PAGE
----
Posted by Laura Spooner, associate in the practice compliance team of Legal Futures Associate LexisPSL
A compliance officer looks forward to the year ahead
Let’s not underestimate the pace of change in the legal regulatory landscape over the past couple of years. Developments have been unprecedented, relentless and, at times, frustrating. 2014 is set to be another busy year for compliance officers with yet more regulatory upheaval. And it all kicks off in January with a review of the compliance officer for finance and administration (COFA) role.
Changes to the COFA role
As first reported on Legal Futures, the Solicitors Regulation Authority (SRA) has begun a review of the role of COFAs. Speaking at the SRA’s first conference for compliance officers on 16 October 2013, the director of policy and strategy, Agnieszka Scott, said the SRA has begun developing the policy options ahead of a consultation expected in January 2014.
Just some of the questions expected to be considered in the review include:
- Is there a duplication of the compliance officer for legal practice (COLP) and COFA roles?
- How useful are accountants’ reports (which are retrospective) from a risk-based approach?
- Who is watching over the office account?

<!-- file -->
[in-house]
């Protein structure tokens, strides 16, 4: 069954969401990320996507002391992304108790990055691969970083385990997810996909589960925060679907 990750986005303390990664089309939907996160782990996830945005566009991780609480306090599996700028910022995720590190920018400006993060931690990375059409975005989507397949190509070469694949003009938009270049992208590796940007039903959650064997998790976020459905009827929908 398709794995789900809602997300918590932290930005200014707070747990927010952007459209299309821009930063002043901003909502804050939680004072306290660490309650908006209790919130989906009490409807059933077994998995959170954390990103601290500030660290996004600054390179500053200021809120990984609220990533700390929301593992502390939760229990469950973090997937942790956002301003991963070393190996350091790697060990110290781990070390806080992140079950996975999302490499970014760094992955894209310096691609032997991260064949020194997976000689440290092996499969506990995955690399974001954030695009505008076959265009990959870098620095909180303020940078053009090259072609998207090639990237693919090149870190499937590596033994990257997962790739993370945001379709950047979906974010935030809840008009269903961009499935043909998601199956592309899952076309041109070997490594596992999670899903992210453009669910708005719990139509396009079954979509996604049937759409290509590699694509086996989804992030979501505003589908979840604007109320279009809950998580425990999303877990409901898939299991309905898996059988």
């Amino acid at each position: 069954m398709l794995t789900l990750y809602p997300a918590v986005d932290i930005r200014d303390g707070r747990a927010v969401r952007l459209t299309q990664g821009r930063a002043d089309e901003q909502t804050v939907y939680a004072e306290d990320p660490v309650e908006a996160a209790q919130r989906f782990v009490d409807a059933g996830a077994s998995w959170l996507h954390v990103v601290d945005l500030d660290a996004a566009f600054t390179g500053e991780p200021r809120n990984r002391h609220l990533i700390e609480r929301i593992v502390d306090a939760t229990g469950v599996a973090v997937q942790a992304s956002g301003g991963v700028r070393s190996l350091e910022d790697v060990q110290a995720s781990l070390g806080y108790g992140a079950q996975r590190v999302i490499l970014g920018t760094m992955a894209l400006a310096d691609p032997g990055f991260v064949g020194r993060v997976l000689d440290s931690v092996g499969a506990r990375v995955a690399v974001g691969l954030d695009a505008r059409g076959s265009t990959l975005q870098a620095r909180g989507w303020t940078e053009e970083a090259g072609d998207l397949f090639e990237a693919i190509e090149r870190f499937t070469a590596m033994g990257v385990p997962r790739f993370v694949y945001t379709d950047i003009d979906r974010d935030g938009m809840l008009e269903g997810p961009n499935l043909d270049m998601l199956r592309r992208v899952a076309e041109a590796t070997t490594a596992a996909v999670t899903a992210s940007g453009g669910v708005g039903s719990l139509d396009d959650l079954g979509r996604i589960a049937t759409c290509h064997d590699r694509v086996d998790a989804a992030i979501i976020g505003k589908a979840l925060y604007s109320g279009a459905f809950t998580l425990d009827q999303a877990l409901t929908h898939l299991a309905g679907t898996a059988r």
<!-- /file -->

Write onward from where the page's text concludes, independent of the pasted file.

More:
- Who is looking after administration and governance within the firm?
- Should the COFA be the main financial conduit between the firm and the SRA?
- Will there be a gap because of changes in the way reporting accountants interact with the SRA and what steps must be taken by the SRA to ensure the risks associated with the change are mitigated?
- What will the SRA expect the COFA to report and by what means, eg: should the COFA report on the office account? Should the COFA report on other issues relating to principle 8 of the SRA Handbook 2011 (systems in place in accordance with sound financial and risk management principles)?
- How would the cost to firms change if the COFA dealt with the SRA rather than the accountant?
It appears the SRA’s main focus is likely to be around whether to extend the COFA role to be the main financial conduit between the firm and the SRA, to cover the office account, to confirm the firm’s accounts are accurate, and to report to the SRA on principle 8-related issues